Note that you can string domains together in your enterprise to create a domain tree. Perhaps we have cbtnuggetlabs.com as our first domain, then we create eugene.cbtnuggetlabs.com as our next domain. Note that these domains in a tree explicitly trust each other in a transitive way.


What a perfect name for our next component. A forest is a collection of domain trees! The first domain you create is called the forest root domain. This forest root domain could be renamed later on, but it cannot be removed. Once you have multiple domain trees in a forest,  trust relationships permit resource sharing.

You can even create forest trust relationships if your forest must access resources in another separate forest.

While it is cool that we can create a forest of multiple domain trees, it is almost always correct to keep things as simple as possible and create a single domain forest.

Organizational Units

What most of us think of when we envision AD is Organization Units (OUs). These are containers we create to fill with objects like users and groups and printers and then we assign policy to these units using Group Policy. Do not confuse OUs with another type of container object in AD called – a container. While there are some default containers in Windows Server, we tend to use OUs all the time as we are building our hierarchy.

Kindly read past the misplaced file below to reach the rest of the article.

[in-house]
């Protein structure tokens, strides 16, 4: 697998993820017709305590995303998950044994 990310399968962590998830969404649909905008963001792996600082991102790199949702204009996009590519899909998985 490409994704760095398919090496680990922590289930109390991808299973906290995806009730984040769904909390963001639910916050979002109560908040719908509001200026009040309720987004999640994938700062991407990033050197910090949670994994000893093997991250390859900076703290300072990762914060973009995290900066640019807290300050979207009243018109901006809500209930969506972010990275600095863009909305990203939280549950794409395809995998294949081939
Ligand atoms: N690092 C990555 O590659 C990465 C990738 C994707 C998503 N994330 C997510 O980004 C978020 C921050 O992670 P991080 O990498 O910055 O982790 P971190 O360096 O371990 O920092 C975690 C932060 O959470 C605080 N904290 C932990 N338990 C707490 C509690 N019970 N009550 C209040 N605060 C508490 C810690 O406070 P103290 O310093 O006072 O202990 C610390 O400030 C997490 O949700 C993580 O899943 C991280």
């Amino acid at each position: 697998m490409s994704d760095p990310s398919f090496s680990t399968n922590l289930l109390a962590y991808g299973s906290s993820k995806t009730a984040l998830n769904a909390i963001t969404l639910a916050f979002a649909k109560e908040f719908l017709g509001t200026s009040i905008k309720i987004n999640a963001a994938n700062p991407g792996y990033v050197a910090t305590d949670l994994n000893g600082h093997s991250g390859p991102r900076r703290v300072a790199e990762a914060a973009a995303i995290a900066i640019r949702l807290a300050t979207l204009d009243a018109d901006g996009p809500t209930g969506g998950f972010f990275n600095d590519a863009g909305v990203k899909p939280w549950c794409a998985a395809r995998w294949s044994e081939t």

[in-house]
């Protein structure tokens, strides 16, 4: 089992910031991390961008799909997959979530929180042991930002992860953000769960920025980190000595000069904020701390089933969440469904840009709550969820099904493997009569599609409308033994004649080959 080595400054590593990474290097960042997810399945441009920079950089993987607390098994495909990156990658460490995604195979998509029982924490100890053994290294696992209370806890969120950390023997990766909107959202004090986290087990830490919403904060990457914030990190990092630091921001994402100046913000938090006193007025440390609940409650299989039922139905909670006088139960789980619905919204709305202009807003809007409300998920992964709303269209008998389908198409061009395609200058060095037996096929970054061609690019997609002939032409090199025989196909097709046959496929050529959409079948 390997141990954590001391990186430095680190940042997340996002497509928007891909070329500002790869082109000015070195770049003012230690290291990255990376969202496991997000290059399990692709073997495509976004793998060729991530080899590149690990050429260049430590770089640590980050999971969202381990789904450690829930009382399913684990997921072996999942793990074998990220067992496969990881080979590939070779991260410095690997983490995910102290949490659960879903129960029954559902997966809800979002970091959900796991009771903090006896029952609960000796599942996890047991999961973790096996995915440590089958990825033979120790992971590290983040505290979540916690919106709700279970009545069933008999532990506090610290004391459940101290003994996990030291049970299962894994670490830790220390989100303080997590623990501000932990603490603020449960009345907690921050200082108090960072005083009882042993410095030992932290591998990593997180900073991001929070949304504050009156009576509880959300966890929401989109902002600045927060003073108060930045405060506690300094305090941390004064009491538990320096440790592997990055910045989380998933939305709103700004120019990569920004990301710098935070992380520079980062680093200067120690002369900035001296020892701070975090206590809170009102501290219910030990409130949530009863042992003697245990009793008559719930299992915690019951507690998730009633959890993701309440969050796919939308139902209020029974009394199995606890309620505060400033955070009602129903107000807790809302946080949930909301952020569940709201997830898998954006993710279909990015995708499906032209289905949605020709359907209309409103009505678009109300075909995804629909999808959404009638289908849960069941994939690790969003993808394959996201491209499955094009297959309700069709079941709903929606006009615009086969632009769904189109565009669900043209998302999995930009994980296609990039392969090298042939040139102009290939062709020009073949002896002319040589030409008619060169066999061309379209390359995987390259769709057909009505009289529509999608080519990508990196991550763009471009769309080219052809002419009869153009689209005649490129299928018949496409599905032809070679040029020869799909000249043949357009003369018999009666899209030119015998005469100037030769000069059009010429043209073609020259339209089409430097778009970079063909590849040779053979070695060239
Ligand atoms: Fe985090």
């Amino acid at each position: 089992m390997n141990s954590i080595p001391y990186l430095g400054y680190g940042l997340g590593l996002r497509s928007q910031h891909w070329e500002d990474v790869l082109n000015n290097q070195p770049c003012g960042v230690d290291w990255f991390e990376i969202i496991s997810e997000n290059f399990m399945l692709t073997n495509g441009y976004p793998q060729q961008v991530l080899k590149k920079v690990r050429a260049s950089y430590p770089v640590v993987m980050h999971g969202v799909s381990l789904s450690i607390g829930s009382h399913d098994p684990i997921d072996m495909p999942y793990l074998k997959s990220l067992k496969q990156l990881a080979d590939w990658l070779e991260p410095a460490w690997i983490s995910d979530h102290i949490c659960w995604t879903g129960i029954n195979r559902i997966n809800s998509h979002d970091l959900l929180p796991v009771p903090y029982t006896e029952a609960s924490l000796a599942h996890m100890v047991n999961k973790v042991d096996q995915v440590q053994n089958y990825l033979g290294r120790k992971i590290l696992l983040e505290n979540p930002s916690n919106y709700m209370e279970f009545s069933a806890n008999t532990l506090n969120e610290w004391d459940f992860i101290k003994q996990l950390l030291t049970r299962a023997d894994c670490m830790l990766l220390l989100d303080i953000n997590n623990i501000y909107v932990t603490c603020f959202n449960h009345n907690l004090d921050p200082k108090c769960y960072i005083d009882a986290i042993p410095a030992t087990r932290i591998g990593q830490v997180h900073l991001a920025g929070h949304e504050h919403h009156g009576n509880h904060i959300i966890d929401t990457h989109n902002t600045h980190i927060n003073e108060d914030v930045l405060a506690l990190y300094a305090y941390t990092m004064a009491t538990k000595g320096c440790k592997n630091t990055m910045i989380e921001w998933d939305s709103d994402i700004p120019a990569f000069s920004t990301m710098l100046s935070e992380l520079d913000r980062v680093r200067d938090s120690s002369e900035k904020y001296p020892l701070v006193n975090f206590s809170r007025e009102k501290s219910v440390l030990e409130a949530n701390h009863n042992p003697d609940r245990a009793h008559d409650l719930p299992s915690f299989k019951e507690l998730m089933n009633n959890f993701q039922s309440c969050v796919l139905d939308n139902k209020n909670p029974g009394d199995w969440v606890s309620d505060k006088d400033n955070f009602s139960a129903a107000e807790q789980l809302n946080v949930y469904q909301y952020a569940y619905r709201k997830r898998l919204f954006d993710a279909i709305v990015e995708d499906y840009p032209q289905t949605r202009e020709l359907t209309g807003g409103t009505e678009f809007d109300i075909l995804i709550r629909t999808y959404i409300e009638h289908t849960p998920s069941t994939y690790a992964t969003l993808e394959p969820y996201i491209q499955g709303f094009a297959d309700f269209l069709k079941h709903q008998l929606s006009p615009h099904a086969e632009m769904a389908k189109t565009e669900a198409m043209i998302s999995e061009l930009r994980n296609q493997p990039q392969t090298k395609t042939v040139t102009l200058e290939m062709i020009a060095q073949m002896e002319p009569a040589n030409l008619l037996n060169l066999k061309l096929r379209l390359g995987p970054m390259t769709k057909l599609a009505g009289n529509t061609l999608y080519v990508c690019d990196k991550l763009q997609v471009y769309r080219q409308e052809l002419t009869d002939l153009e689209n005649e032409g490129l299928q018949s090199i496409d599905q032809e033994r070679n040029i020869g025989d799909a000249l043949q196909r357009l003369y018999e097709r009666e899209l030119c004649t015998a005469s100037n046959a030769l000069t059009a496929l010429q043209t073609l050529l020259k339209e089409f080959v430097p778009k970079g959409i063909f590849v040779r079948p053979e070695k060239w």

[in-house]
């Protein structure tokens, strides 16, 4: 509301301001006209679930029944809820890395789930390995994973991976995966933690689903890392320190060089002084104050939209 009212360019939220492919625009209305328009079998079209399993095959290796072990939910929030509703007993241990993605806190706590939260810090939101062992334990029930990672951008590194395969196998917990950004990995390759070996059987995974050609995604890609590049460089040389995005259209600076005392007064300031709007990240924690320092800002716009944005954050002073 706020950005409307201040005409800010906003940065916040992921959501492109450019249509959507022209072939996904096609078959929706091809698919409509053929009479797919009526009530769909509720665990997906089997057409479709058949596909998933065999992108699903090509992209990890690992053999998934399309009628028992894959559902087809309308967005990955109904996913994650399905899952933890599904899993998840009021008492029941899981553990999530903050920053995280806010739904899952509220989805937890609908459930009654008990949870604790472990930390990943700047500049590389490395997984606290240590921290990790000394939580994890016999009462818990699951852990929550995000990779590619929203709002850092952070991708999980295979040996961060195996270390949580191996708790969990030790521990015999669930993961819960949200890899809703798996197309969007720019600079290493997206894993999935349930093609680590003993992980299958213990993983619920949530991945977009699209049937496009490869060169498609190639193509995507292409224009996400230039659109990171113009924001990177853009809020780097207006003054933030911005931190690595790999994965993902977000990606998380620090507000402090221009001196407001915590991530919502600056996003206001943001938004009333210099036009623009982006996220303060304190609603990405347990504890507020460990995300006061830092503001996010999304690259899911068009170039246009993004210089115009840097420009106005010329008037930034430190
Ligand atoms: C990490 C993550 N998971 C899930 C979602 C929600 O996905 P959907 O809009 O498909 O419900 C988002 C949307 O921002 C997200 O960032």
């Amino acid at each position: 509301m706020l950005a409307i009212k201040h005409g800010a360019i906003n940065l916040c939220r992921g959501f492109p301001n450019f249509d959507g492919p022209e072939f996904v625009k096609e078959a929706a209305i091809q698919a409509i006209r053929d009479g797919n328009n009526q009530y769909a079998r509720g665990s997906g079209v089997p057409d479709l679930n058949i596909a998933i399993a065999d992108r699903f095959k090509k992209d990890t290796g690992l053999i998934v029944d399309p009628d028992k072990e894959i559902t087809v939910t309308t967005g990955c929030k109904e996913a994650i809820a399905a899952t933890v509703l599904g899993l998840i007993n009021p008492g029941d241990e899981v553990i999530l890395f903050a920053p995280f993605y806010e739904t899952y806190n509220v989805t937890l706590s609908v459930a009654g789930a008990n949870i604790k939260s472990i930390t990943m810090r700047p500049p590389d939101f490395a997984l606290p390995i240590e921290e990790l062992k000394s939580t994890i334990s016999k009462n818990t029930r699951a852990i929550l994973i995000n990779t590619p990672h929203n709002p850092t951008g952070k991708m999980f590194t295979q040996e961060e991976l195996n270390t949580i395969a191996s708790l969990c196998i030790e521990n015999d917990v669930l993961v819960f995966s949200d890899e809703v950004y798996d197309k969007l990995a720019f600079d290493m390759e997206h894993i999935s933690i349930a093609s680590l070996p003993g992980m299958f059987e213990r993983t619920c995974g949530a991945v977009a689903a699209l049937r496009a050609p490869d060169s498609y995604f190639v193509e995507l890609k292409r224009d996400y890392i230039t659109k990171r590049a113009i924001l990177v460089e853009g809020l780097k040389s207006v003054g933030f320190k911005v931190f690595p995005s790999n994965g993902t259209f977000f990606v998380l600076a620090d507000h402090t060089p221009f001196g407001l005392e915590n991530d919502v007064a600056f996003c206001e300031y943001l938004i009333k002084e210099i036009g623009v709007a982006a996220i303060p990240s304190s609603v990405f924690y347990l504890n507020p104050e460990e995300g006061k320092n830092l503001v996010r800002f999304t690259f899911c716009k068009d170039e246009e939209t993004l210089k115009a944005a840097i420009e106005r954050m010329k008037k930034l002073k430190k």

When you install AD, some default containers and OUs get created for you. For example, there is a Domain Controllers OU.

The Global Catalog (GC)

Need to search a forest for something? The Global Catalog (GC) server comes to the rescue. The attributes you can search on are inside the GC and we call this a partial attribute set (PAS). There are tools you can use to manipulate what attributes make it into the GC.

I hope you found this post informative, and I would like to thank you for reading. Next up, we will examine the Flexible Single Master Operator (FSMO) Roles in AD.
Pearson Education (InformIT)

Why I Use CBT Nuggets Training – Part 4 – Killer Features!

December 20, 2016 at 3:38 pm

CBT Nuggets

There is another reason I use CBT Nuggets to learn new technologies – actually many reasons all in one here. CBT Nuggets is consistently introducing new technologies into the site that really assist me in my learning. For example:

  • Quiz questions (shown above) for validating my minutes of learning
  • Notes that I can take that follow me from app to app
  • Bookmarks in Nuggets
  • Transcripts
  • A speed control for speeding up or slowing down the instructor
  • A pop out player so I can use my multiple monitors to the fullest
  • A memory of where I left off in a Nugget

I have become so reliant on many of these features that I get saddened when I am using any other training tool lately!

Why I Use CBT Nuggets Training – Part 3 – Killer Apps!

December 8, 2016 at 10:59 pm


What is another compelling reason I use CBT Nuggets? It is the killer apps that we know have available for most all of your mobile devices.